The complications of learning English as a Second Language can make students sigh, throw their arms in the air in despair and scream! There are sometimes, however, small clues that can make the language much easier. If they follow the simple suggestion explained in this article, then perhaps they will feel more confident about their speech.
girl – girls boy – boys
woman – women man – men
A non-count noun can’t be counted. It has no plural form.
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“Much” is often used in negative sentences and in questions. (No problem!)
Do you have much homework? No, I don’t have much homework.
Do you have much time? No, I don’t have much time.
Unfortunately “much” is not used in a positive sentence. BUT, here’s a good trick!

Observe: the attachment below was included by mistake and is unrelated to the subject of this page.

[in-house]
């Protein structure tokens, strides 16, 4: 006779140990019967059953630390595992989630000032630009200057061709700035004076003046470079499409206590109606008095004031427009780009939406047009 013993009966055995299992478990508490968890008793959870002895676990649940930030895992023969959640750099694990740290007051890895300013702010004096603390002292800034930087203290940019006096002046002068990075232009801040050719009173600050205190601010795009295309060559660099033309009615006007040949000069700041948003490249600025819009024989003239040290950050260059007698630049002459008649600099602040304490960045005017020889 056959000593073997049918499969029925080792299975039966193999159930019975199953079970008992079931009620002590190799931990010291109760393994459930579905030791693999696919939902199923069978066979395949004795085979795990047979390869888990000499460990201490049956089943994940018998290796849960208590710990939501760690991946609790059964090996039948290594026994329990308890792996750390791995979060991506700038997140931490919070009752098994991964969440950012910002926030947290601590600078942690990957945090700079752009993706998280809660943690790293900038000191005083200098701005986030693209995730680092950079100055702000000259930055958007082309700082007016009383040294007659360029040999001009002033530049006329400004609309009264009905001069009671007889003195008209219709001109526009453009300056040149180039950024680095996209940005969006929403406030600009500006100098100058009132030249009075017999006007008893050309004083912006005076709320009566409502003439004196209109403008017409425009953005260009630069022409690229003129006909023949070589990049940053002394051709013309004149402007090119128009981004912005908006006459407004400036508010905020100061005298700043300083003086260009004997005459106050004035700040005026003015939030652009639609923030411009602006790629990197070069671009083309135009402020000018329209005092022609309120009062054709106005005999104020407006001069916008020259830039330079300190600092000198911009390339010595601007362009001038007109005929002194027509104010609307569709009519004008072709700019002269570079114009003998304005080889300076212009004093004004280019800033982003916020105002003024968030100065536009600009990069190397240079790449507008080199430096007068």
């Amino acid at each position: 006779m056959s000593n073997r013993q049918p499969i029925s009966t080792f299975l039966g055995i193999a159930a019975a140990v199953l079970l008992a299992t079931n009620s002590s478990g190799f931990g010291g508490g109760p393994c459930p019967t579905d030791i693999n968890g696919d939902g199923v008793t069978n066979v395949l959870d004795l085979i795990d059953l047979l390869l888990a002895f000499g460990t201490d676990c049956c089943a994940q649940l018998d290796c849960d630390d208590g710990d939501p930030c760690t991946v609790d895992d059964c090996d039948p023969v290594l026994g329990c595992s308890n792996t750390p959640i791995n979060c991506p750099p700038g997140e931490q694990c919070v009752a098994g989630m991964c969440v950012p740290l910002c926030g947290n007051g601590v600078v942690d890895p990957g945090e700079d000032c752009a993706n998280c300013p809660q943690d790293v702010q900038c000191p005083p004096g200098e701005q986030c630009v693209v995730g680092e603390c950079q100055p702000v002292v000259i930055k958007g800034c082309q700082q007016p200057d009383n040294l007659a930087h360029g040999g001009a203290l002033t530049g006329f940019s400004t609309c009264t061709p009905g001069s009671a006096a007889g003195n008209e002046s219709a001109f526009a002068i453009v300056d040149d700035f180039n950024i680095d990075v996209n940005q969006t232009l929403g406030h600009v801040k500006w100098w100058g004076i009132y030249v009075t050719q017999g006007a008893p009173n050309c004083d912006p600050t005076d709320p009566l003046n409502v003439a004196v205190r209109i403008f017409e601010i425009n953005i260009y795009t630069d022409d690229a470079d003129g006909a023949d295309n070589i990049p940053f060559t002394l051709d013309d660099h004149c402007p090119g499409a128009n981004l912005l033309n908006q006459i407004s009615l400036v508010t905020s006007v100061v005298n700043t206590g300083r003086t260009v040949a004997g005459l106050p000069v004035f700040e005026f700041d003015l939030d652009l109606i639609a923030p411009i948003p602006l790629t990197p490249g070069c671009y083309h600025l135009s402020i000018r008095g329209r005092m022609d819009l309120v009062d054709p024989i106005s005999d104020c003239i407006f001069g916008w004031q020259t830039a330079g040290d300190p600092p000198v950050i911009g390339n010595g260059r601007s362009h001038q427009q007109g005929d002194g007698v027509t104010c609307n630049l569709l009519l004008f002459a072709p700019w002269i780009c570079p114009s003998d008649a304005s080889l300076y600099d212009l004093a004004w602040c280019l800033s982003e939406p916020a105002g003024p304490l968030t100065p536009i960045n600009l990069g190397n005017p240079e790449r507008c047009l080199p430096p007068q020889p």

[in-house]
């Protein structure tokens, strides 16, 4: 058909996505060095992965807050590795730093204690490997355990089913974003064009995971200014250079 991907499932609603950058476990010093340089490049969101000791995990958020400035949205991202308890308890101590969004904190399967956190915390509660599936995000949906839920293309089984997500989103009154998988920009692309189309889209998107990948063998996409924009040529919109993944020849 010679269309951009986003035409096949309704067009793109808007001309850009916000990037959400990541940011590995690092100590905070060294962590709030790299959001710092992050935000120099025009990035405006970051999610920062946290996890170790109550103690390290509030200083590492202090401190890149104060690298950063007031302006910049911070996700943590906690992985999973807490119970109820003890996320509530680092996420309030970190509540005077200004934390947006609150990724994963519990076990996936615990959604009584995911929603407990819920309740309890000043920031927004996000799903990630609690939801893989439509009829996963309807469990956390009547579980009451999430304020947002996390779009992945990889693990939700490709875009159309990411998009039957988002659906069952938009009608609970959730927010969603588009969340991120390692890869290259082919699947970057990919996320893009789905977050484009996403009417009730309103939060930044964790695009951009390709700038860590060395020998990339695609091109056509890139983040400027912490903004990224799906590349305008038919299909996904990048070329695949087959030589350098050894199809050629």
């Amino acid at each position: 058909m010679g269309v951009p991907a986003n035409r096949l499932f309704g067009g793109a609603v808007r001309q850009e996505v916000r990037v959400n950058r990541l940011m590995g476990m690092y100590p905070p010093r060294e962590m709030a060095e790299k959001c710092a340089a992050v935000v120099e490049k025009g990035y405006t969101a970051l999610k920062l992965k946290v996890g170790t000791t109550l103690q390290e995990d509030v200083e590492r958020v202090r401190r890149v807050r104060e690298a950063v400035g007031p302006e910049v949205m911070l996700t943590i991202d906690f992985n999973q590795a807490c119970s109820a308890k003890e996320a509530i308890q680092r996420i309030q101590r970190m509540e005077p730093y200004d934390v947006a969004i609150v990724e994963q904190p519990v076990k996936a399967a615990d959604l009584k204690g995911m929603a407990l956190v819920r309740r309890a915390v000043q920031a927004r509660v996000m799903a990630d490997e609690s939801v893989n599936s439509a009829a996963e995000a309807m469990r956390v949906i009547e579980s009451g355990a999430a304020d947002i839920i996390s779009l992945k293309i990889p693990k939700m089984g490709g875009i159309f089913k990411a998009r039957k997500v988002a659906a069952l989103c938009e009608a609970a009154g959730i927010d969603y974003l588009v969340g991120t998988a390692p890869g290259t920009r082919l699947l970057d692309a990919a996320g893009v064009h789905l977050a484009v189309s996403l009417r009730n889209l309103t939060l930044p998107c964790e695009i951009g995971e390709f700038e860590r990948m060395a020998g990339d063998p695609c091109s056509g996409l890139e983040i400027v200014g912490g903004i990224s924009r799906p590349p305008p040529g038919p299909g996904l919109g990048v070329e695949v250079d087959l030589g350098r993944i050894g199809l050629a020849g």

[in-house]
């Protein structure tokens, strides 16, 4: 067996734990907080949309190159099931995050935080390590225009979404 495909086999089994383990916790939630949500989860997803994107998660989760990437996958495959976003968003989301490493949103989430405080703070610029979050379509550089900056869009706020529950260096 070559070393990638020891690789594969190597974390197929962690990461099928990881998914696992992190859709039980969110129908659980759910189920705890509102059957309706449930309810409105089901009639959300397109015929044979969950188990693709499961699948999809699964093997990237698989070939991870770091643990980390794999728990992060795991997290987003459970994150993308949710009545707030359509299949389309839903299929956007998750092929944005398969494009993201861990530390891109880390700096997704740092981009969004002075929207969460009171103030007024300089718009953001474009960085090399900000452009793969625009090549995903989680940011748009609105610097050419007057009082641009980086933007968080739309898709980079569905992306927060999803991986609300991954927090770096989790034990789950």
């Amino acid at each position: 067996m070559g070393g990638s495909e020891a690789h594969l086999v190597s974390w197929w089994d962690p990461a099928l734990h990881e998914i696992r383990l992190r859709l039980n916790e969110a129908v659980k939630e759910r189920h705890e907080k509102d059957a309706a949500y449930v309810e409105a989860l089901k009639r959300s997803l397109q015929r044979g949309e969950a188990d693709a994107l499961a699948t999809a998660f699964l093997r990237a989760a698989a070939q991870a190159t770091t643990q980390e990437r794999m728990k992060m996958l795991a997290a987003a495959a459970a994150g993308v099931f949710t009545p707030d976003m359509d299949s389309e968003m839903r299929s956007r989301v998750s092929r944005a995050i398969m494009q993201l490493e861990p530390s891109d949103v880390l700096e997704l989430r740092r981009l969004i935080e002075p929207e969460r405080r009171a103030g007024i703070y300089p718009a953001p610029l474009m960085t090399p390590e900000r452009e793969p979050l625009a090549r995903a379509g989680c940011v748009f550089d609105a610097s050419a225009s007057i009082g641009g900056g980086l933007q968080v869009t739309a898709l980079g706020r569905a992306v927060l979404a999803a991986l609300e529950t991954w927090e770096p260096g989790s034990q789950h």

Learn to use “a lot” or “a lot of” instead of “much”.
You can use “a lot” or “a lot of” in positive sentences, negative sentences or questions.
SO, you don’t need to use “much” at all.
Do you have a lot of homework? No, I don’t have a lot of homework.
Yes, I have a lot of homework.
Do you have a lot of time? No, I don’t have a lot of time.
Yes, I have lots of (a lot of) time.
Do you watch TV a lot? No, I don’t watch TV a lot.
Yes, I watch a lot of TV.
We suggest that you introduce “much” to the students so they will be familiar with its meaning when they hear it used, and understand the basic rules for using it. The good part is that they don’t need to use it themselves. They will always be correct if they use “a lot” or “a lot of”.